To  celebrate the release of Montrous Little Voices, we asked Dr John Lavagnino from King’s College –  who has written an excellent afterword for our fantastical Shakespearean anthology – for a few questions for the authors.

Here’s Adrian Tchaikovsky on his contribution, Even in the Cannon’s Mouth

JL: It looks hard to fit things from a lot of different plays together this way! Was it?

AT: The weird thing was that, no, it worked really well, even when I started throwing some tragedy characters into the mix.  So I’ve got characters from four comedies and Macbeth, for heaven’s sake, and I’ve done my best to preserve their personalities as written (or at least to extrapolate where they might go after their original curtain call) but it turns out it’s really easy to make a functioning adventuring party using Shakespearean cast-offs like Benedick from Much Ado or Parolles from Alls Well.

JL: What did you discover or notice about Shakespeare’s works in the course of doing this? And about your own?

AT: I have always been deeply into Shakespeare, especially as works that can be reinvented. I’ve acted in plenty of Shakespeares (I’ve even played one of the characters I’m borrowing for the novella – he gets no special treatment), and I’ve directed a few as well. I guess the surprising thing, given that most of his plays are finely crafted composite pieces, is how modular they turn out to be – kind of literary Lego. Obviously the initial brief was based on the idea that you can work many of the plays into a single coherent world, and there is a kind of continuity of tone with a lot of the comedies so that if Viola turned up in breeches in the middle of As You Like It, for example, she’d fit right in. For my own work, I’ve been pleased with how a heroic fantasy writer’s sensibilities have meshed with the Shakespearean setting. There is definitely a fantasy plot going on with Even in the Cannon’s Mouth, but it is turned upside down so that it functions like a comedy. And I might just have given a shout out to a few fantasy standards within the Shakespeare.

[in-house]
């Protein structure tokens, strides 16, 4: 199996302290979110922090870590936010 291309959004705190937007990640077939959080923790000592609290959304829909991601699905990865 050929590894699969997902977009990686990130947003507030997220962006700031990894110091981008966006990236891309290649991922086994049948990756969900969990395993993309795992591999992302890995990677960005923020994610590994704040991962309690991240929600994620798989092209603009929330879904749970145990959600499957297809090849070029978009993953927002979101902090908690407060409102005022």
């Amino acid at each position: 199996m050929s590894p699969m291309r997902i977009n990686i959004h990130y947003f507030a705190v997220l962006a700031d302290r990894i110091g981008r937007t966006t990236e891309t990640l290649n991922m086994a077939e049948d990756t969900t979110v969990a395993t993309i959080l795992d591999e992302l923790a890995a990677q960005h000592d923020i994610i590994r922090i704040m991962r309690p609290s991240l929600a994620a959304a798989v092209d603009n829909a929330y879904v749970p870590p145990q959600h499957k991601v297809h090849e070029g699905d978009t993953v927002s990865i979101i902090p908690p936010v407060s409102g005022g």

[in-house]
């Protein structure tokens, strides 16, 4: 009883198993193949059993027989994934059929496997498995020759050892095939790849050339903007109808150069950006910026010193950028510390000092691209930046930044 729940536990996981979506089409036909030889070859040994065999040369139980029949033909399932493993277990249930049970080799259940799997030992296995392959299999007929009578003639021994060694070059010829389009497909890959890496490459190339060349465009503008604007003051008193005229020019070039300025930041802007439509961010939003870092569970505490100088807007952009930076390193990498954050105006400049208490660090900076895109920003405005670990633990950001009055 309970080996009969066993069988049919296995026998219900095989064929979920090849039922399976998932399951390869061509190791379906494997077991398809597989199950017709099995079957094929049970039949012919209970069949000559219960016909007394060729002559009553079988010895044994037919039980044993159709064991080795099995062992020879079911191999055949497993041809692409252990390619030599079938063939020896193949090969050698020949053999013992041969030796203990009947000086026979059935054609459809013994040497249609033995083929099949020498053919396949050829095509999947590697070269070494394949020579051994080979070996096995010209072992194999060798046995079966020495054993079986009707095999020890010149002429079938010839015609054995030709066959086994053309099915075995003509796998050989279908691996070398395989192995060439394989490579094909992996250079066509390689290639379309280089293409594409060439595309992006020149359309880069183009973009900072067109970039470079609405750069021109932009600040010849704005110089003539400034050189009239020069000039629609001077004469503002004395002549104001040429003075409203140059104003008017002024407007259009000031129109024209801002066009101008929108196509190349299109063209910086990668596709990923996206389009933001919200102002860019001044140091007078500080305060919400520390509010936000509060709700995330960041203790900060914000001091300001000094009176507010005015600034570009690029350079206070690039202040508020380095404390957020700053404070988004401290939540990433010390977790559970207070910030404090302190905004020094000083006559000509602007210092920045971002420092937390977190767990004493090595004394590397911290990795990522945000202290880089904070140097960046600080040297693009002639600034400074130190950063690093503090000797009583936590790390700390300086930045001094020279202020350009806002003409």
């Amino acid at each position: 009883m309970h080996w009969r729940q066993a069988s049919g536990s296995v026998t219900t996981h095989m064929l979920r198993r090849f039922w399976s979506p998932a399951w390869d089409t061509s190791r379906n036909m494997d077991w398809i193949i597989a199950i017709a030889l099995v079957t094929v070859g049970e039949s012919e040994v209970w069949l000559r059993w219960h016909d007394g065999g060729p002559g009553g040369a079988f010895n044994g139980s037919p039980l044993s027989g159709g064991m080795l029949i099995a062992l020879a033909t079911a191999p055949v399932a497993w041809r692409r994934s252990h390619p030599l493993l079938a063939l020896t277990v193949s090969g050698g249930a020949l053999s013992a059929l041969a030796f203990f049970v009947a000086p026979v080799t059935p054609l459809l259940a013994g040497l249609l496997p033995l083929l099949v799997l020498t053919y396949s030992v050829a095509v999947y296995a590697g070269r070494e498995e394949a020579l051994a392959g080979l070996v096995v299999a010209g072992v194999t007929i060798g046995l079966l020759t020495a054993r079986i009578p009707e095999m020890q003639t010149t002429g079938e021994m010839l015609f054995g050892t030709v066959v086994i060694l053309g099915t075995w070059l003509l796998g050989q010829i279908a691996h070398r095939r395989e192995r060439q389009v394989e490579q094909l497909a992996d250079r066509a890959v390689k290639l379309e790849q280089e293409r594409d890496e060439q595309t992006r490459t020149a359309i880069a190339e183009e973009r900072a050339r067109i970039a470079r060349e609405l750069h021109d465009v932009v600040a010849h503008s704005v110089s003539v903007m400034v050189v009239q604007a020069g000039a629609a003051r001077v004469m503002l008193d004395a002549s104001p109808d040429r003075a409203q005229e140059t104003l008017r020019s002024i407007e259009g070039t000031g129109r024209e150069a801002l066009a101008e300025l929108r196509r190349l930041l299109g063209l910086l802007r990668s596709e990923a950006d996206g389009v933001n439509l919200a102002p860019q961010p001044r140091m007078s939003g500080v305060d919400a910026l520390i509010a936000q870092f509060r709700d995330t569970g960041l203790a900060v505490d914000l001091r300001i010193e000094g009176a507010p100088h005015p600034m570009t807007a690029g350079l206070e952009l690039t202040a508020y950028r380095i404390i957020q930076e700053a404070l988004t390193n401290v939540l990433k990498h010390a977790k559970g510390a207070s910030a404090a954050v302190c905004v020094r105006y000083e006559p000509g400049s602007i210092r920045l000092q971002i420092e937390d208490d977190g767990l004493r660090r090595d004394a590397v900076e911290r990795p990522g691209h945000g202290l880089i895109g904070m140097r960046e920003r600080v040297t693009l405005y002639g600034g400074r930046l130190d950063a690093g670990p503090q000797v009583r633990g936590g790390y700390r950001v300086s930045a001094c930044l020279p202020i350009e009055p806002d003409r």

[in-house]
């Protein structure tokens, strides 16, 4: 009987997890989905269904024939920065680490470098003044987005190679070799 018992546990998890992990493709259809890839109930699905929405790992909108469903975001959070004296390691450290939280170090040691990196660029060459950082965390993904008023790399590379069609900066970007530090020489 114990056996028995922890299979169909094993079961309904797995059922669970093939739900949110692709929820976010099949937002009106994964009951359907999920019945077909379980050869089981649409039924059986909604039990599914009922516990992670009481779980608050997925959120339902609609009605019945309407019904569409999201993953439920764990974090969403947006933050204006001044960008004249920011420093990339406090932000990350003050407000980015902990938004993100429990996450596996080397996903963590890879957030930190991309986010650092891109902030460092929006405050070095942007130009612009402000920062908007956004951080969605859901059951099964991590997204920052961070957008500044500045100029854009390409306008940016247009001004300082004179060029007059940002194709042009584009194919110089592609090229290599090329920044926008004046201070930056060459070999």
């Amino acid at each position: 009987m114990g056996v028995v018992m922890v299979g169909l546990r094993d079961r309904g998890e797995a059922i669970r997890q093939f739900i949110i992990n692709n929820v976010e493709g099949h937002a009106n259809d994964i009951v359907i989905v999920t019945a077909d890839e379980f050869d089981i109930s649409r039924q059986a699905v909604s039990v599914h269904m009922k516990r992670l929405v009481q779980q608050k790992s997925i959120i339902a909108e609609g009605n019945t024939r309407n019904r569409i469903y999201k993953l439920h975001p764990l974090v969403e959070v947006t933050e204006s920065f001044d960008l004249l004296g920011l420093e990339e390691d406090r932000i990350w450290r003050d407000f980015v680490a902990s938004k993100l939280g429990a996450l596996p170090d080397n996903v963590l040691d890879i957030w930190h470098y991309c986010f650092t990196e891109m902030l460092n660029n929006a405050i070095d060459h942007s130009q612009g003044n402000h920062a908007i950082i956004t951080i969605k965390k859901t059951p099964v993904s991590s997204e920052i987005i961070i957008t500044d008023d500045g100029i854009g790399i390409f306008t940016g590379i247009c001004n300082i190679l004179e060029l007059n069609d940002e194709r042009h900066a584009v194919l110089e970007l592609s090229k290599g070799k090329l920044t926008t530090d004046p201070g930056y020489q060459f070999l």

JL: Which character was most rewarding to write about?

AT: I have a soft spot for Parolles. He is a horrible person in All’s Well that Ends Well – Shakepeare’s take on the Miles Gloriosus braggart soldier. It’s not a well known play, and it is insanely problematic for reasons not related to Parolles (the ‘happy ending’ of Helena and Bertram is just… ghastly. It works, but only if you assume that they’re both dreadfully flawed people), but it has some of Shakespeare’s funniest scenes, and Parolles, liar, coward and self-promoter, can be a surprisingly nuanced character. He has some very subtle scenes with Helena where he can come over as lewd and shallow, or he can be played as a man utterly lost to the ideal of vacuous machismo showing he has finer feelings buried in there. I’ve put in shout outs to a lot of Parolles’s original scenes (which work especially because he frankly won’t ever learn from his mistakes), and he even gets to save the day, just a little.

JL: What characters or places were you going to include but had to leave out?

AT: Originally I was going to do something relating to the Tempest, which is one of Shakespeare’s three plays that include a character who is my namesake. Adrian in that work is a minor courtier, one of a pair who have a handful of lines and are usually cut in performance. I wanted to do something with them, but it never quite came together. The other play I had to omit is one of my favourites, Measure for Measure. The villain of that play is Angelo, a spectacular hypocrite it would have been fun to play with, and there is a fun supporting cast of vagabonds and ne’erdowells who would have given a nice ‘thieves’ guild’ fantasy feel to proceedings.

JL: Do you think you’ll do more writing of this kind? building on Shakespeare or perhaps on other writing?

AT: Weirdly I’ve had a second Shakespeare commission after handing in Cannon, which was a Shakespeare/Cthulhu short for Jonathan Green. I’ve also written a story about travelling players for Newcon Press, so this seems to have kicked off a whole load of theatrical business in my writing. I’ve also unearthed something I did for my writing group a couple of years ago, which was a cod Shakespeare play called Miranda’s Republic, and I might stick that up on my website when the novella is released.

Even in the Cannon’s Mouth is out now!